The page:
Home > Publications . Search All . Browse All . Country . Browse PSC Pubs . PSC Report Series

PSC In The News

RSS Feed icon

Bleakley says reversing US trade policies could be 'recipe for slowdown'

ISR's Scott Page cited on 'bee swarm' social influence in crowd response to Trump

Novak, Geronimus, and Martinez-Cardoso find fear of immigration can affect Latino birth outcomes

More News

Highlights

Post-doc fellowship in computational social science for summer or fall 2017, U-Penn

ICPSR Summer Program scholarships to support training in statistics, quantitative methods, research design, and data analysis

ISR Next Generation Awards: Support for pre-docs and early-career researchers in the social sciences

Workshops on EndNote, NIH reporting, and publication altmetrics, Jan 26 through Feb 7, ISR

More Highlights

Next Brown Bag

Mon, Feb 13, 2017 at noon:
Daniel Almirall

Social Patterning of Cumulative Biological Risk by Education and Income Among African Americans

Archived Abstract of Former PSC Researcher

Hickson, D., Ana Diez Roux, S. Gebreab, S. Wyatt, P. Dubbert, D. Sarpong, M. Sims, and H. Taylor. 2012. "Social Patterning of Cumulative Biological Risk by Education and Income Among African Americans." American Journal of Public Health, 102(7): 1362-1369.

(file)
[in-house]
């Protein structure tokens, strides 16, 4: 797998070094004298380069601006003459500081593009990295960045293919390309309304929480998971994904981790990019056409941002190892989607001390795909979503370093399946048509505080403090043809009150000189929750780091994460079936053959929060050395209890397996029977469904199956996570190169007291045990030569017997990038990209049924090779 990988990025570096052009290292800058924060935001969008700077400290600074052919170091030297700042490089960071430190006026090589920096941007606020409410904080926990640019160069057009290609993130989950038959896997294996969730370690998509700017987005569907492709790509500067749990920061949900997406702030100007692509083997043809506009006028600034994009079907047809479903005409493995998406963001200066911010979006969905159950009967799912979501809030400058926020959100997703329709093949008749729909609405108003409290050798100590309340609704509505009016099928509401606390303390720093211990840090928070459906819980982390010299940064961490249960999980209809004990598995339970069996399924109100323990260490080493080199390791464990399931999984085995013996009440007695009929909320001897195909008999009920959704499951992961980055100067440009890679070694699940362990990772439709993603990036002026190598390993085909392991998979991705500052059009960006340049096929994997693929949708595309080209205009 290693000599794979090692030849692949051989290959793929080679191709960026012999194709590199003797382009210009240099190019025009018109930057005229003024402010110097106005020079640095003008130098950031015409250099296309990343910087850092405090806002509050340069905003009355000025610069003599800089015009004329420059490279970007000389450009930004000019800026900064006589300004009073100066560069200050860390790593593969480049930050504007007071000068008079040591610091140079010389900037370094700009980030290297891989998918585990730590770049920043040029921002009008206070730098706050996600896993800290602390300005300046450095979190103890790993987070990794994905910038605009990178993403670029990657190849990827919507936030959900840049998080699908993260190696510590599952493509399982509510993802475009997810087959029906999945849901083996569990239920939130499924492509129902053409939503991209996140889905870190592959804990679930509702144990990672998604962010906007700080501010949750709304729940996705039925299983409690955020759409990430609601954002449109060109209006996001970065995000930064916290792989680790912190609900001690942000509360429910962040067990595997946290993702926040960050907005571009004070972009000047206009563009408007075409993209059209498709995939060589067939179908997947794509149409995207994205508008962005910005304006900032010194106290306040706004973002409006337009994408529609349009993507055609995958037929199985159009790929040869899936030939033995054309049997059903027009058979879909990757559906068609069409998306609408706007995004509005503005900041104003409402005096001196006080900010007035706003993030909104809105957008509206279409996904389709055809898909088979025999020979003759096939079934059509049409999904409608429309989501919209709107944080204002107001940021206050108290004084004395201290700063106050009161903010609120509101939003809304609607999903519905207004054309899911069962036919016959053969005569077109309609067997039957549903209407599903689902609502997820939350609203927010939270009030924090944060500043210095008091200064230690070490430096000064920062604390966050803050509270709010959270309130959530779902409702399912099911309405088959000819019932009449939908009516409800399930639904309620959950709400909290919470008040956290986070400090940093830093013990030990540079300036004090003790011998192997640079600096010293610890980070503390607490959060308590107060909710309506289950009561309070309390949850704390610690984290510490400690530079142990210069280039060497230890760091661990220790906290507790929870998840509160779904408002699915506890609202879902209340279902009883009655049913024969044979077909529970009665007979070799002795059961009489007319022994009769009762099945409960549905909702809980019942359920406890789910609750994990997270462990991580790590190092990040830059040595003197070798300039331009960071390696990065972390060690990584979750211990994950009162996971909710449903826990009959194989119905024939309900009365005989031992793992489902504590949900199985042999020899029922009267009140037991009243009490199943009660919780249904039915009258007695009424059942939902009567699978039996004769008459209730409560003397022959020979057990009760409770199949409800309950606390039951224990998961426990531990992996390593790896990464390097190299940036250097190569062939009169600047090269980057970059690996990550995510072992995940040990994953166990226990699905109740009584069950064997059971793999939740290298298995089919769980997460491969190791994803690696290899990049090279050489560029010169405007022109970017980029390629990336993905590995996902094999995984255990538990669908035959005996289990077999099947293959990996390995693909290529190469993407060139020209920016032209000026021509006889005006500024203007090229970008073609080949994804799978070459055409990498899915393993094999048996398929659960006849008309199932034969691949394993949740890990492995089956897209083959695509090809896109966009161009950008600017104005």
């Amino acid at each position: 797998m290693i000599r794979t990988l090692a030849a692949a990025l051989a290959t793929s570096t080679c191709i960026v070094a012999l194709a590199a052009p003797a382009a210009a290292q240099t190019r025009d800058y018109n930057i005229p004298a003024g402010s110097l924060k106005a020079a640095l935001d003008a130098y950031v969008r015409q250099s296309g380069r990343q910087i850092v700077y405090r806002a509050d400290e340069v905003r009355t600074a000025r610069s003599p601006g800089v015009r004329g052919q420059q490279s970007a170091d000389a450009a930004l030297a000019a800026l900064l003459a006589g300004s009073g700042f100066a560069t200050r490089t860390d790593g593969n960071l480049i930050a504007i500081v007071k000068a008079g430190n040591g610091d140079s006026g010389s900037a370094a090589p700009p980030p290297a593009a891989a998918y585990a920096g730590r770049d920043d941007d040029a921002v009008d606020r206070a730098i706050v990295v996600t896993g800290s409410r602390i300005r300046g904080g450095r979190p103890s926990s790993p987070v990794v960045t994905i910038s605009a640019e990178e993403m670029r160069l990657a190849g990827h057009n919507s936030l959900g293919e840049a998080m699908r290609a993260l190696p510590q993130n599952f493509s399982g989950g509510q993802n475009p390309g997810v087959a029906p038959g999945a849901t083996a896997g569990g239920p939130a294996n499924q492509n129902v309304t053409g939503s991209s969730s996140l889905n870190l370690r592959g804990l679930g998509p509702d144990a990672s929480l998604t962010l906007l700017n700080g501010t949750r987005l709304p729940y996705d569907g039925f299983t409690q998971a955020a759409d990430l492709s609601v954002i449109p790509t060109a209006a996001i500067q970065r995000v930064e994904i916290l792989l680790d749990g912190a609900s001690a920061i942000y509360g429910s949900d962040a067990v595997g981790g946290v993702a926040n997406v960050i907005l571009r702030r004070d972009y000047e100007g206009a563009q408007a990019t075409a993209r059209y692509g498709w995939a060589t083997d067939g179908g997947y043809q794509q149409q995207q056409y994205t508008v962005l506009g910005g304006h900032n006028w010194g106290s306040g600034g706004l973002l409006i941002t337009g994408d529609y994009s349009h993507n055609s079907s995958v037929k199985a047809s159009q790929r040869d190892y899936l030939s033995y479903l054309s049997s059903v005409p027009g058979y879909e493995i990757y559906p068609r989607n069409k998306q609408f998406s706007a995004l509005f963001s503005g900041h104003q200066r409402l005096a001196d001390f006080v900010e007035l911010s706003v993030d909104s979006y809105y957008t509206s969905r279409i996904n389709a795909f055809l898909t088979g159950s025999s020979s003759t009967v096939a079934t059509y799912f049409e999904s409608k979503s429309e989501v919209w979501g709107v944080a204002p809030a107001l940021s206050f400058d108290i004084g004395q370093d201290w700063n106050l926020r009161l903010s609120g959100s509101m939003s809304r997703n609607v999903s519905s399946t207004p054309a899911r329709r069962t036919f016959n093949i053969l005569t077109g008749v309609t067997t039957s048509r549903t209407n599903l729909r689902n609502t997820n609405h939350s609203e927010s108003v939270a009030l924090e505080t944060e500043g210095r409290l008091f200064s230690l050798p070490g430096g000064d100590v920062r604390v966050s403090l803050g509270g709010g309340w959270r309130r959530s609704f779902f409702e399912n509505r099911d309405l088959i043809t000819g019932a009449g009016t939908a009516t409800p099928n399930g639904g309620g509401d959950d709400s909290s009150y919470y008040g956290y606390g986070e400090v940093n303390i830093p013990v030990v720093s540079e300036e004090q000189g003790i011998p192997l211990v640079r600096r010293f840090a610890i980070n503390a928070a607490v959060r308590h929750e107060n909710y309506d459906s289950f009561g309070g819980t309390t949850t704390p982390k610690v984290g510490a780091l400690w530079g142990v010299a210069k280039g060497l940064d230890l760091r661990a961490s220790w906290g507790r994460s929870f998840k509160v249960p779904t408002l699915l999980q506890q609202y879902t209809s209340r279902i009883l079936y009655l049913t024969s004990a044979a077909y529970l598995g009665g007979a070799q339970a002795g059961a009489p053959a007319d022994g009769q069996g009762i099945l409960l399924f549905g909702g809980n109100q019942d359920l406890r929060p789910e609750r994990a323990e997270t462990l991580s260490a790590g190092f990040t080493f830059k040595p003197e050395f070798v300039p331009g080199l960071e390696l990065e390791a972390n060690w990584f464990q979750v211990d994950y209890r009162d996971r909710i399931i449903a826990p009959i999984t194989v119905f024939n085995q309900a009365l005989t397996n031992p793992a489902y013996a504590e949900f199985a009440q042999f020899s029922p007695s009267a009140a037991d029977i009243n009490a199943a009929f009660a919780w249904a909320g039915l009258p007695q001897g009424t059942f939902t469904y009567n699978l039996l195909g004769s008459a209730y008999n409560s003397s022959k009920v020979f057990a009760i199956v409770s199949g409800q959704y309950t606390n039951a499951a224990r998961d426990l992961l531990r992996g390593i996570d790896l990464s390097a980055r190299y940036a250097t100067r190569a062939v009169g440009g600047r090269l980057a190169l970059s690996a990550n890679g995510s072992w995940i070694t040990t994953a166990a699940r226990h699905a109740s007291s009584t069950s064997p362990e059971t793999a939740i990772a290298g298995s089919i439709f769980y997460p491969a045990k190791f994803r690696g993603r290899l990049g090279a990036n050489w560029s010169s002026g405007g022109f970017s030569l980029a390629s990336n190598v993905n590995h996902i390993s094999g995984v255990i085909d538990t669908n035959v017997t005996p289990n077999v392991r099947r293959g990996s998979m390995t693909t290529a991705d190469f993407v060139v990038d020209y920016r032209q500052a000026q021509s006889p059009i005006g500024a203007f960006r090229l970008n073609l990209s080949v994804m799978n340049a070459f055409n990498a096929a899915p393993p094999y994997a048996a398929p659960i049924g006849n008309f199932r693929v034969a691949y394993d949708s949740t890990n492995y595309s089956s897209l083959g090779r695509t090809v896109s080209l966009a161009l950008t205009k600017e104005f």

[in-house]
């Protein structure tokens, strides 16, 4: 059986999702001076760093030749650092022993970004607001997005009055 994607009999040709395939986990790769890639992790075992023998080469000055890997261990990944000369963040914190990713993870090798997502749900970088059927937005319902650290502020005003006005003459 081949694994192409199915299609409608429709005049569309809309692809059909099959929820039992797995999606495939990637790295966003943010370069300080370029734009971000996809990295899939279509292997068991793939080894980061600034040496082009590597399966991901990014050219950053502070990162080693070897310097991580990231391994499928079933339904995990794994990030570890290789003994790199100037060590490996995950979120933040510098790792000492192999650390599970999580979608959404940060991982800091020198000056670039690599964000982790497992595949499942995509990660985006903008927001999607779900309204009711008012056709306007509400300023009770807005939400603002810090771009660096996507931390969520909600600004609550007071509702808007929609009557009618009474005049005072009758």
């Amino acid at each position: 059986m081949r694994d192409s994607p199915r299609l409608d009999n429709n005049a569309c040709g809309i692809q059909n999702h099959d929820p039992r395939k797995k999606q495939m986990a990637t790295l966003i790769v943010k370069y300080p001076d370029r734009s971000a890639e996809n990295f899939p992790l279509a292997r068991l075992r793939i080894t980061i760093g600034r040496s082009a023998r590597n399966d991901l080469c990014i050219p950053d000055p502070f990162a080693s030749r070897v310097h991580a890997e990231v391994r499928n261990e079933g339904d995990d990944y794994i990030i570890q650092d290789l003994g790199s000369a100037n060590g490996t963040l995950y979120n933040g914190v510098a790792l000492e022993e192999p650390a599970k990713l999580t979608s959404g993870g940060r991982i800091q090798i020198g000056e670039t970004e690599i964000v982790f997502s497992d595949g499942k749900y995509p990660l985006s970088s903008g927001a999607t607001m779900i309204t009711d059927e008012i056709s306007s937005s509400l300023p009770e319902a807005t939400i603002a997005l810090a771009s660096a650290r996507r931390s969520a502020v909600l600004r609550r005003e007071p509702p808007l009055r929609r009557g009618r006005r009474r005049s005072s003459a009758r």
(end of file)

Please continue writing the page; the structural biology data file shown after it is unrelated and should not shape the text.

Objectives. We examined the social patterning of cumulative dysregulation of multiple systems, or allostatic load, among African Americans adults. Methods. We examined the cross-sectional associations of socioeconomic status (SES) with summary indices of allostatic load and neuroendocrine, metabolic, autonomic, and immune function components in 4048 Jackson Heart Study participants. Results. Lower education and income were associated with higher allostatic load scores in African American adults. Patterns were most consistent for the metabolic and immune dimensions, less consistent for the autonomic dimension, and absent for the neuroendocrine dimension among African American women. Associations of SES with the global allostatic load score and the metabolic and immune domains persisted after adjustment for behavioral factors and were stronger for income than for education. There was some evidence that the neuroendocrine dimension was inversely associated with SES after behavioral adjustment in men, but the immune and autonomic components did not show clear dose response trends, and we observed no associations for the metabolic component. Conclusions. Findings support our hypothesis that allostatic load is socially patterned in African American women, but this pattern is less consistent in African American men. (Am J Public Health. 2012;102:1362-1369. doi:10.2105/AJPH.2011.300444)

DOI:10.2105/ajph.2011.300444 (Full Text)

PMCID: PMC3371088. (Pub Med Central)

Browse | Search : All Pubs | Next